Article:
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Exercise and cancer survival

Last reviewed dd mmm yyyy. Last edited dd mmm yyyy

Authoring team

Exercise as Adjunct Therapy in Cancer

Data from observational studies indicate that both physical activity as well as exercise (ie, structured physical activity) is associated with reductions in the risk of recurrence and cancer mortality after a diagnosis of certain forms of cancer (1,2,3)

Emerging evidence from preclinical studies indicates that physical activity/exercise paradigms regulate intratumoral vascular maturity and perfusion, hypoxia, and metabolism and augments the antitumor immune response

  • may enhance response to standard anticancer treatments
    • exercise improves efficacy of chemotherapeutic agents - may also improve radiotherapy response

  • oxidative stress is present in untreated tumors, and may increase following some treatment modalities
    • oxidative stress, along with closely associated tumor hypoxia and acidic microenvironments, contributes to tumor aggressiveness and cancer fatigue - exercise may provide a nonpharmacological therapy of regulating oxidative stress thereby alleviating these factors
    • evidence shows that exercise exerts other effects on tumor physiology including alterations in hypoxia, vascular normalization, metabolic reprogramming, and immune cell mobilization (1,2,3)

US guidance states that physical exercise post diagnosis for breast cancer, colon cancer and prostate cancer - is associated with increased survival (4):

  • "..A growing body of literature supports an inverse association between greater amounts of physical activity and decreased all-cause and cancer-specific mortality in individuals with a diagnosis of breast, colorectal, or prostate cancer, with risk reductions ranging from 38 to 48 percent. The lack of information about confounding or effect modification by type and completion of treatment reduced the strength of the findings. However, given the statistical significance and effect sizes of the observed associations, the Subcommittee supports recommendations to breast, colorectal, and prostate cancer survivors to increase physical activity. Given the lack of information on physical activity in relation to survival in individuals with cancers other than breast, colorectal, or prostate cancer, no conclusions or recommendations can be made for these cancer survivors. Physical activity should be encouraged to improve survival in individuals diagnosed with breast, prostate, or colorectal cancer.."

The American Society of Clinical Oncology (ASCO) have stated (5):

  • Oncology providers should recommend aerobic and resistance exercise during active treatment with curative intent to mitigate side effects of cancer treatment (Type: evidence based, benefits outweigh harms; Evidence quality: moderate to low; Strength of recommendation: strong)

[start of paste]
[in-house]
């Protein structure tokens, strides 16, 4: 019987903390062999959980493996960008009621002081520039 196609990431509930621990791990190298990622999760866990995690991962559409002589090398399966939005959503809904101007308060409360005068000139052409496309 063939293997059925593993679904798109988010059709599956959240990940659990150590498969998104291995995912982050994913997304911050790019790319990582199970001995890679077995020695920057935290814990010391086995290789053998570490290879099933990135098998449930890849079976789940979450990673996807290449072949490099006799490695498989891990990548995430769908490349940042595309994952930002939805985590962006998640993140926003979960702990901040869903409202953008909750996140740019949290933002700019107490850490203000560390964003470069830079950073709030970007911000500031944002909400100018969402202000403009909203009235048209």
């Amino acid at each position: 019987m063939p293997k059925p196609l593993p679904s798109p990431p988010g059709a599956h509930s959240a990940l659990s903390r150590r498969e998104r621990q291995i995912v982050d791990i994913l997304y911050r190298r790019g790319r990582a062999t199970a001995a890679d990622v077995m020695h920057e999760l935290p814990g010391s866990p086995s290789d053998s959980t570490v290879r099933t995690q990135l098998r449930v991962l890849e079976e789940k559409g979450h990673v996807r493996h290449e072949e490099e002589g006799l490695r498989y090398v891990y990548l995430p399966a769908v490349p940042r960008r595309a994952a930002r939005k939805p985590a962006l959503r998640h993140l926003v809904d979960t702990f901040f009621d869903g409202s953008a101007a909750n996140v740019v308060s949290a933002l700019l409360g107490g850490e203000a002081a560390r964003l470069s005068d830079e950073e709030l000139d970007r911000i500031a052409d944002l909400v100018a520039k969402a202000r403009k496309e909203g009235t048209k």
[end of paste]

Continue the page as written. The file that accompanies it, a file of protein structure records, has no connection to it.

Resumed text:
• Note: Exercise interventions during active treatment reduce fatigue; preserve cardiorespiratory fitness, physical functioning, and strength; and in some populations, improve QoL and reduce anxiety and depression. In addition, exercise interventions during treatment have low risk of adverse events. Evidence was not sufficient to recommend for or against exercise during treatment to improve cancer control outcomes (recurrence or survival) or treatment completion rates
  • Oncology providers may recommend preoperative exercise for patients undergoing surgery for lung cancer to reduce length of hospital stay and postoperative complications (Type: evidence based, benefits outweigh harms; Evidence quality: low; Strength of recommendation: weak)

Vigorous physical activity (VPA) and mortality (6)

  • VPA
    • is defined as physical activity at an energy expenditure rate of at least six metabolic equivalents (METs)
      • one MET, or metabolic equivalent, is the amount of oxygen consumed while sitting at rest
      • thus, an activity classified as 2 METS would be equal to 2 times the amount of oxygen consumed while sitting at rest (1 MET)
      • examples of VPAs include running (>5 mph) and swimming
    • is a time-efficient way to achieve recommended physical activity levels
    • study findings based on:
      • prospective study in 71,893 adults [median age (IQR): 62.5 years (55.3, 67.7); 55.9% female] from the UK Biobank cohort with wrist-worn accelerometry
      • mean follow-up of 5.9 years
        • compared to participants with zero minutes of VPA, the incidence rate ratio among participants with 10 to 30 min/week was approximately one-third for all-cause [0.35 (95% CI: 0.30, 0.42)] and CVD mortality [0.34 (0.26, 0.46)] (6)
        • rate was about one-half for 10-30 min/week for CVD [0.58 (0.50, 0.67)] and cancer incidence [0.44 (0.34, 0.56)]
          • cancer incidence was 0.38 if VPA of > 60 minutes per week
          • regarding minimum dose, about 15 min/week was associated with a 16-18% lower all-cause and cancer mortality risk

A cohort study demonstrated that balanced levels of MPA (moderate physical activity), VPA, and MSA (muscle strengthening activity) combined may be associated with optimal reductions of mortality risk (7)

  • higher-than-recommended levels of MPA and VPA may further lower the risk of cancer and all-cause mortality, respectively


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